Kelly Lynch: He has written a lot of things and he has a new thing with this series called Magic City about Miami in 1959. Of course, that was another thing where people were like, 'Who cares about the 50s. Who cares about mobsters.' Then there was The Sopranos and Mad Men, and Boardwalk Empire which changed all that. As far as directing, he has been wanting to direct forever and ever. He has discovered that he loves it. He's really good with actors and he really likes it. He actually came in on a movie I did with Billy Baldwin called Three of Hearts when my director had a nervous breakdown. Mitch had done a few rewrites for us and he directed the best pieces of that movie, which is a very sweet movie. Everybody, including the producers, were sending him scripts, saying, 'You've got to do this.' He's a quiet guy and he likes to write and he doesn't like to be around people. He's the nerdy smart guy. For whatever reason, this Fellini-esque love letter to me was the thing that he really wanted to make. It was kind of like film school times 150,000, because of all the travails of getting this movie made and making this movie with people he loved more than anything. Bill Murray is also one of Mitch's best friends. He wrote Scrooged for him and he rewrote the Charlie's Angels movie that Bill and I were in together, the first one, the good one. He was credited as writer #20, I believe, on that film, and he did a page-one rewrite of it and made it actually work. We had such a great time working on that together. He was also a producer on Lost In Translation for Bill and really forced Bill to do that movie when he was going, 'I don't know...' Mitch said, 'Look, Sofia Coppola sees you as a leading man. Everyone else sees you as the weird gardener from Caddyshack, which is great, but, you know, get the girl. Mitch is always about 'get the girl,' for Mickey as well. It was a tremendous thing for him to be able to do. Often the writer just gives the pages and you're back in your apartment or your hotel room. To be on the set and to be surrounded by people like (director of photography) Christopher Doyle, who is maybe one of the 10 great DP's of all time, and seven of them are dead. One of the three left is Christopher Doyle. He's a maniac, but he's brilliant and the look of the film was so gorgeous. You've got Rhys Ifans doing a couple days work on the movie, and Rory Cochrane, who's great. These are really dear friends and great actors who came in and were really happy to be a part of it.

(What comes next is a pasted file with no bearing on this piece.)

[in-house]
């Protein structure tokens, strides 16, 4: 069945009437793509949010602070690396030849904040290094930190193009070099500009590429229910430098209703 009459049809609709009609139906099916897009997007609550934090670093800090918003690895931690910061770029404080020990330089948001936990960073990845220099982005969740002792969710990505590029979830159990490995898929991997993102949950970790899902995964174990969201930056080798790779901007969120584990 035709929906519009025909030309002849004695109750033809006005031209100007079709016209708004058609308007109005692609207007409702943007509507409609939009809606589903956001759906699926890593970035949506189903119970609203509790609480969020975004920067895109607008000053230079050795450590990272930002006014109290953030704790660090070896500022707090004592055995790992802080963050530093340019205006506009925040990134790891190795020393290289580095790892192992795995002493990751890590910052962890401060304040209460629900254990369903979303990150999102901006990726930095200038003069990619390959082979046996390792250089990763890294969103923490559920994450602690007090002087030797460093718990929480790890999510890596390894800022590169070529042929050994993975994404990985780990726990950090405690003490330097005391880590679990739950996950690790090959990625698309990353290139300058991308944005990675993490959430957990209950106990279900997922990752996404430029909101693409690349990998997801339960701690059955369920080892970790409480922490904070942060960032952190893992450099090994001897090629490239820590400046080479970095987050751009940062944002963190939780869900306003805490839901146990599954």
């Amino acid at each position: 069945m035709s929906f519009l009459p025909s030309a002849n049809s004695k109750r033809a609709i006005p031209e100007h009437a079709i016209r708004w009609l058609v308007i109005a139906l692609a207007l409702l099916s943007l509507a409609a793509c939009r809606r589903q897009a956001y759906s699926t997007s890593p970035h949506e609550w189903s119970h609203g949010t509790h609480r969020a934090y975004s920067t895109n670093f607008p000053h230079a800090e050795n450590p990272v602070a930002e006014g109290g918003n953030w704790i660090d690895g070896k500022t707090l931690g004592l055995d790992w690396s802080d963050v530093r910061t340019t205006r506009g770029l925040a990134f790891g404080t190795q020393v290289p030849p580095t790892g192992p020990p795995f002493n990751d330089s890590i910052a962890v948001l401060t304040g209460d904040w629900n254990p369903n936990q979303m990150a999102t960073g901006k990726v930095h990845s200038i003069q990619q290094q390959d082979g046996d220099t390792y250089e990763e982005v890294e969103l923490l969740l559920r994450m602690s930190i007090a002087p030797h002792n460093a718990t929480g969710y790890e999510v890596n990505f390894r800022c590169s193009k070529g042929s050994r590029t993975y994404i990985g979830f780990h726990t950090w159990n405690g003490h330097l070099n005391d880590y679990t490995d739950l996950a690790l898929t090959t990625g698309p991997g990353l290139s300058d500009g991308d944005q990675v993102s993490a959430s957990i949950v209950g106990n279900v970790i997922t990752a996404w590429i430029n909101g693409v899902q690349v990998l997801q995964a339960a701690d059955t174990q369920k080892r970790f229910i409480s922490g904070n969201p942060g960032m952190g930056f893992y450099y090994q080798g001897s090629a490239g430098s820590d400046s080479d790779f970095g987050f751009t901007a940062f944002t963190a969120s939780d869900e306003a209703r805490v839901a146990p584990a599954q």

To wrap up, what would you like to say to anyone curious about the movie about why they should pick up the Blu-ray or DVD this week?
Kelly Lynch: It's beautiful, it's unusual, and you'll see actors that you love doing things that you wouldn't imagine them doing. You have Bill Murray playing a ruthless gangster instead of a funny guy. You have Mickey Rourke playing a leading man, Megan Fox, who is lovely, ethereal and kind, and I get to do my blonde version of Snooki.
(Laughs) Well that's my time. Thanks so much, Kelly.
Kelly Lynch: Thanks so much, Brian. I really loved talking to you.